Pancreatic cancer is one of the most aggressive cancers. Harvard researchers have now been able to show that a chemical found in cannabis has the potential for therapy in its treatment.
The chemical is a derivative of the cannabis flavonoids FBL-03G, as reported by Leafly, a knowledge portal on cannabis as a medicine. Flavonoids are secondary planting agents found in many plants as well as in fruits and vegetables. In 1986, London researcher Marilyn Barrett discovered the flavonoids in the cannabis plant. These were subsequently classified as an anti-inflammatory.
Genetic manipulation enables the study
It has long been suspected that cannabis flavonoids may have therapeutic potential. Since they make up only 0.14 percent of the plant, it has been virtually impossible to extract sufficiently large quantities. Now, scientists at Harvard University have found a way to genetically manipulate cannabis flavanoids for research purposes.
Researchers from the Dana-Farber Cancer Institute then tested the therapeutic potential of FBL-03G in a laboratory experiment in pancreatic cancer.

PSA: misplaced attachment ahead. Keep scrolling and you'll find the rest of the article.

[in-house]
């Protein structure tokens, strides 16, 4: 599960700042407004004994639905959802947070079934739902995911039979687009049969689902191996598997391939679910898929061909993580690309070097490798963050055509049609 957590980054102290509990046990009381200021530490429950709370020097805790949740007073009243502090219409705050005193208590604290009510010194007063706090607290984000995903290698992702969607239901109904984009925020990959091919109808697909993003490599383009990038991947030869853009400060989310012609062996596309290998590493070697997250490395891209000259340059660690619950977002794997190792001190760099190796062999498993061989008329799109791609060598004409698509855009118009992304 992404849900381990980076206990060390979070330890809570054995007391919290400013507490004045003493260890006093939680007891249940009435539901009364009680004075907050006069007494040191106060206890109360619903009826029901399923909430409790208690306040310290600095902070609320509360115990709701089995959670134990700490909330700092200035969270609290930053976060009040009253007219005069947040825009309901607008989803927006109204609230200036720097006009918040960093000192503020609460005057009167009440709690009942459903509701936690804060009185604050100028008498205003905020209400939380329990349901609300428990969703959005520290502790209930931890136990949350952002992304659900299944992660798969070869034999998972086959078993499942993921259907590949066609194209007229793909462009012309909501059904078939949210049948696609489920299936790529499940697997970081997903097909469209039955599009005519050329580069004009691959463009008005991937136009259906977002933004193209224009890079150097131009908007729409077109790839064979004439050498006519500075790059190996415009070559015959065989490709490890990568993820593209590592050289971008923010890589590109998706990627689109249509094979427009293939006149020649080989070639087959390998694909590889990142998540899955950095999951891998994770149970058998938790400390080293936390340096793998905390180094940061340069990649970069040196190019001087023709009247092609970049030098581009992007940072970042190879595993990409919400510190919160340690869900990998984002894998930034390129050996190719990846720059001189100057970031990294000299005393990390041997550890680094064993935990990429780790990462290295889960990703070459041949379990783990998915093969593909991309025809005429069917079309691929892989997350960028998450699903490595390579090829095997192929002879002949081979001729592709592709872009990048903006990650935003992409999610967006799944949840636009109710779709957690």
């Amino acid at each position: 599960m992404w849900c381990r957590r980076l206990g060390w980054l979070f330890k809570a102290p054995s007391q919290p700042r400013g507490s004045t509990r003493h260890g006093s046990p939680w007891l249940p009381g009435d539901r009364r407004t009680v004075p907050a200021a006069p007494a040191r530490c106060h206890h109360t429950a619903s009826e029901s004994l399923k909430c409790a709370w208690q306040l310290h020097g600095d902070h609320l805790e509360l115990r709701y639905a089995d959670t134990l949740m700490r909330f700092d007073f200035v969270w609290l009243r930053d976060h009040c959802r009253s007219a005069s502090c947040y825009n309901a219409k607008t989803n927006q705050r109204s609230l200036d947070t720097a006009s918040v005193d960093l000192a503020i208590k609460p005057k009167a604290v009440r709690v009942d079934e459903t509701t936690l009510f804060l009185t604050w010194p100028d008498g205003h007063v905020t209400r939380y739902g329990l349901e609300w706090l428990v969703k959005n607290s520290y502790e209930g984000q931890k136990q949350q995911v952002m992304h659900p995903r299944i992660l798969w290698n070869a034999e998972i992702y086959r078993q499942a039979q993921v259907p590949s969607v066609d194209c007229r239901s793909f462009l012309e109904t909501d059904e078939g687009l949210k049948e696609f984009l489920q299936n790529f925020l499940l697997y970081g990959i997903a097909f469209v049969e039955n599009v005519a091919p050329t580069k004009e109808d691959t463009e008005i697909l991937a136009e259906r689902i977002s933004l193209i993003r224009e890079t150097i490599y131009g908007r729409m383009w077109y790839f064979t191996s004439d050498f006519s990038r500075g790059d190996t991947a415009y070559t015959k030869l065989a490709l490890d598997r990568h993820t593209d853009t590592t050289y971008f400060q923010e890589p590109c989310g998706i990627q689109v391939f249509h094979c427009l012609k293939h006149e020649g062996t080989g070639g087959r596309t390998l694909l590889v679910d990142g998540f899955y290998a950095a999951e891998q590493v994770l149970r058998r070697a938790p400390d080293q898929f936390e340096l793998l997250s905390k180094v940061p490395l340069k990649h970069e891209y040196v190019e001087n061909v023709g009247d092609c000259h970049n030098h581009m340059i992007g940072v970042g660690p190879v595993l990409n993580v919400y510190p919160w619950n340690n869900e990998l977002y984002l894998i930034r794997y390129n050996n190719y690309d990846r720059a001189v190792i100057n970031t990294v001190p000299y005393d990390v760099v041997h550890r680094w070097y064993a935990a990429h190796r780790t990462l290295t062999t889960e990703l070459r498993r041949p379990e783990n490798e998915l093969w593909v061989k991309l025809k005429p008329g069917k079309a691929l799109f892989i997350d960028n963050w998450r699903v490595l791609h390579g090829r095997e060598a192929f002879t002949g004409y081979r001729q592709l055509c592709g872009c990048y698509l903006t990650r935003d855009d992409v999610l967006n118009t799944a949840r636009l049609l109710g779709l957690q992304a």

Researcher Wilfred Ngwa told Yahoo Lifestyle: “The main conclusion is that the targeted delivery of cannabis flavonoids enabled both the killing of local and metastatic tumor cells. The survival of pancreatic cancer is thus significantly increased».
The researchers published the study on July 23 in the journal Frontiers in Oncology. According to Ngwa, it is currently the first study to show a possible treatment for aggressive cancer.
Cannabis effect in cancer: Research
The Harvard researchers are now hoping to complete ongoing preclinical studies before the end of 2020. After that, the testing of the new treatment could possibly be carried out on humans.